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My posts last October about the “haunting books” I had read are among some of my most viewed posts, so I have decided to review more haunting books this year. (See here for the last haunting book of 2012, a book similar to today’s choice.)

still alice coverMy first haunting book for October 2013 is the novel Still Alice, by Lisa Genova. I learned of this book from readers who mentioned it after I wrote about Keeper, by Andrea Gillies, earlier this year.

I’ve now read several books, both fiction and memoir, about the impact of Alzheimer’s Disease on sufferers and their families. Still Alice is one of the most readable. It fits my criteria for a “haunting book” because it stayed with me after I closed the cover and raised questions that have no answers.

Still Alice is fiction, but the author, Lisa Genova, is a neuroscientist. She filled the book not only with memorable characters, but also with detailed information about diagnosing and treating the disease. I am fairly knowledgeable about Alzheimer’s, so I found some of the medical information intrusive to the story. But it was good information and a very palatable way to become educated about the disease. If you or a family member have recently been diagnosed with Alzheimer’s, I recommend Still Alice as a gentle way to prepare for the journey ahead of you.

SPOILER ALERT – THE REST OF THIS POST DISCUSSES THE PLOT AND THEMES IN STILL ALICE.

The protagonist in Still Alice is Alice Howland, a professor at Harvard, married to another professor, and the mother of three grown children. She realizes at age 50 that she is losing her memory. Soon, she is diagnosed with early onset Alzheimer’s.

Age 50! That’s younger than I am, so the downward trajectory that Professor Howland found herself on hit very close to home for me.

Ms. Genova weaves in Alice’s diagnosis and medical treatment with the impact of the disease on her professional status and family life. The novel tracks Alice from her initial recognition she has a problem until she can’t remember who her children are. She must give up her career. She can no longer run alone in her neighborhood. Step by step, page by page, she loses the life she had and loved.

Her relationship with her husband suffers as he moves from spouse to caregiver. Her children come to terms with her condition in different ways, depending on each one’s state in life and past relationship with Alice.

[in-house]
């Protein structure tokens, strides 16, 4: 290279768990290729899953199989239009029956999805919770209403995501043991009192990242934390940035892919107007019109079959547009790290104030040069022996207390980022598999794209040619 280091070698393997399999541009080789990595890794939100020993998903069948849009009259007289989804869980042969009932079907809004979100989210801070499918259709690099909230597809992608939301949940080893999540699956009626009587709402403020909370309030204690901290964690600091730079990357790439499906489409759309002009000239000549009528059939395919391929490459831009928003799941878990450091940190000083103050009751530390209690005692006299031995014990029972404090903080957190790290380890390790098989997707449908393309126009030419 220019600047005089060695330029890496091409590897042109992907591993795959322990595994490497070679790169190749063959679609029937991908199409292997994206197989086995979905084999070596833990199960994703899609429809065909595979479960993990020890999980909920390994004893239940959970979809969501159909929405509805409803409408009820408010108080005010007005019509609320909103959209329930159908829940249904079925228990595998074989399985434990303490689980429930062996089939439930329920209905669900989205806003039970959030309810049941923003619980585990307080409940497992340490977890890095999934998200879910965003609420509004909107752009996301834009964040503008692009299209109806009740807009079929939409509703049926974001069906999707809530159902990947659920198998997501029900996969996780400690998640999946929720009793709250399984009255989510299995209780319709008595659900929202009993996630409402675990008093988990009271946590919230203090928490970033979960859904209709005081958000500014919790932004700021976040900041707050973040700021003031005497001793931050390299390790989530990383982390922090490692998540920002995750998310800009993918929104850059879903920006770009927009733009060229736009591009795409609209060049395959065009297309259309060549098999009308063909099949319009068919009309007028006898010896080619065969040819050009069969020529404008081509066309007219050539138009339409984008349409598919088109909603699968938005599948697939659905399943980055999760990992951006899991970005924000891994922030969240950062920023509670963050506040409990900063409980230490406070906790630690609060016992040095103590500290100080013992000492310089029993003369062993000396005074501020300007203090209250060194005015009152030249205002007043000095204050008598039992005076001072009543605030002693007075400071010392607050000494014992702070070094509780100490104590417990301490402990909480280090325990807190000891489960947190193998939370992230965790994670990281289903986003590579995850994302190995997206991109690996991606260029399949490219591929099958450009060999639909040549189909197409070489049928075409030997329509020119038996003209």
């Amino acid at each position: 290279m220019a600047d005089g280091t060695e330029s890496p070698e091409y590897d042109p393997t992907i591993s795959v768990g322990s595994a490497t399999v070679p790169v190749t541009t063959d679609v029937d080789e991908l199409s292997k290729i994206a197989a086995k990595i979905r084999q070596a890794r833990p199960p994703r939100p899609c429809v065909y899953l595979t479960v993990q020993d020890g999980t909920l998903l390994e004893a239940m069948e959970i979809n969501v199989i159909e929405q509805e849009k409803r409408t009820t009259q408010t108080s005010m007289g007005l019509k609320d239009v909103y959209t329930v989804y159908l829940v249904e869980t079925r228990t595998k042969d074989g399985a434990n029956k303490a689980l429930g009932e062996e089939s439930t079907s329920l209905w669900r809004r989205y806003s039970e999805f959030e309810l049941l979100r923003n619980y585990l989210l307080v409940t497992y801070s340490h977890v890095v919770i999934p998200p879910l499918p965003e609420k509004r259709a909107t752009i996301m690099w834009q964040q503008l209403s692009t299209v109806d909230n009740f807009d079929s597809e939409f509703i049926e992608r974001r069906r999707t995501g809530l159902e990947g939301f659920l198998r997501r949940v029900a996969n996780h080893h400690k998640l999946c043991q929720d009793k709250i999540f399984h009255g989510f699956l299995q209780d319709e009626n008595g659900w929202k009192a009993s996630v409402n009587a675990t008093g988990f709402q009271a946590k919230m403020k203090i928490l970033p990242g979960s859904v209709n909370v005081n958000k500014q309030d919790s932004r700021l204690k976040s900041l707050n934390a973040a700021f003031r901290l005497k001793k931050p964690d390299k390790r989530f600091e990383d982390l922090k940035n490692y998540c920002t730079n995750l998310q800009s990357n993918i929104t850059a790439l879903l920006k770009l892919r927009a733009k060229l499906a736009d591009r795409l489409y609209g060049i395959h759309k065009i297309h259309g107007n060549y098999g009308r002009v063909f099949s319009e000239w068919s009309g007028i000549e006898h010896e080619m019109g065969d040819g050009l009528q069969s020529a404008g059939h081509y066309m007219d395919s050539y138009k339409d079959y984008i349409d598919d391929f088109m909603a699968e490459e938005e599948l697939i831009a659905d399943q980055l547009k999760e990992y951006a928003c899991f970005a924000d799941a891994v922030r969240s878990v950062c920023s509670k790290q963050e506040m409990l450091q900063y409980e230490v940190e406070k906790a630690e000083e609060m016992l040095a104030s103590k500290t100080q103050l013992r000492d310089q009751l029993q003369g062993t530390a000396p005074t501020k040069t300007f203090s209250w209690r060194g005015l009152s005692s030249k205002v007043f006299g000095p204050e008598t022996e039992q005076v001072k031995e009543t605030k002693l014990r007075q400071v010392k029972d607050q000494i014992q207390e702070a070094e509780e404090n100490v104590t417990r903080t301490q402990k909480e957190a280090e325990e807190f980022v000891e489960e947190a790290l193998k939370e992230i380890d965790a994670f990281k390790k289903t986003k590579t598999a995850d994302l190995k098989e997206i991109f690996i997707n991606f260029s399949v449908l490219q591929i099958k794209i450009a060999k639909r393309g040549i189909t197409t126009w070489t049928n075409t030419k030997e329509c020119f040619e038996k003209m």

Some readers have faulted the book because Alice starts out with such a perfect life—a Harvard professor at the peak of her career, comfortable financially, a perfect family (well, not really—the grown children do have some issues). Therefore, Alice has further to fall than the Average Joe in society. While the Harvard professor role might be a bit of unnecessary drama, I think the essential point Ms. Genova is making is that Alzheimer’s can impact anyone. No matter where you start the cognitive decline of Alzheimer’s, you will end in the same place—not knowing who you were, nor who your loved ones are.

What struck me the most about Still Alice was how Alice’s husband reacted to her decline. Dementia hurts caregivers as much as it hurts the patient, and Alice’s husband was simply unable to come to terms with what his life would be if he became a full-time caregiver. His decisions, of course, impacted the rest of the family, as they struggled to decide how to care for Alice. Ultimately, he leaves most of her care to their children. So much for her perfect family life.

Most of all, however, Still Alice is about Alice. About who she was before her illness, which aspects of her personality survived her increasing disabilities, and what parts of her were slowly lost to herself and to her colleagues and family.

Ms. Genova gets us into Alice’s head so well that we see her diminishing organizational skills, vocabulary, and reasoning through the prose in the novel. This highly competent woman struggles at first to maintain her life as it was, then moves into a denser and denser fog, until she is more accepting of her condition—indeed, is unaware of it—than her family.

Alice keeps a list of five questions for herself that she answers repeatedly through the book. Each time her answers are less detailed and less accurate. And yet she does not realize her deteriorating condition. Her decline impacts the readers of this book far more than it impacts Alice.

The novel is not compelling as a work of fiction. The plot is predictable, without many nuances, and it reads like an instructional manual or case study in places. However, the book is haunting, because it forces readers to ask: What would I do if diagnosed with dementia? How would my family and friends react? Who would take care of me? How do I treat people with dementia whom I know? How should I treat them?

I’ve written before about my mother’s struggle with Alzheimer’s. She is now in assisted living, and her abilities are continuing to decline. After reading Still Alice, I ask myself: How do I continue to treat my mother with the love and respect she deserves as my mother, when she cannot mother me any longer, nor even remember when she did?

A haunting question, indeed.

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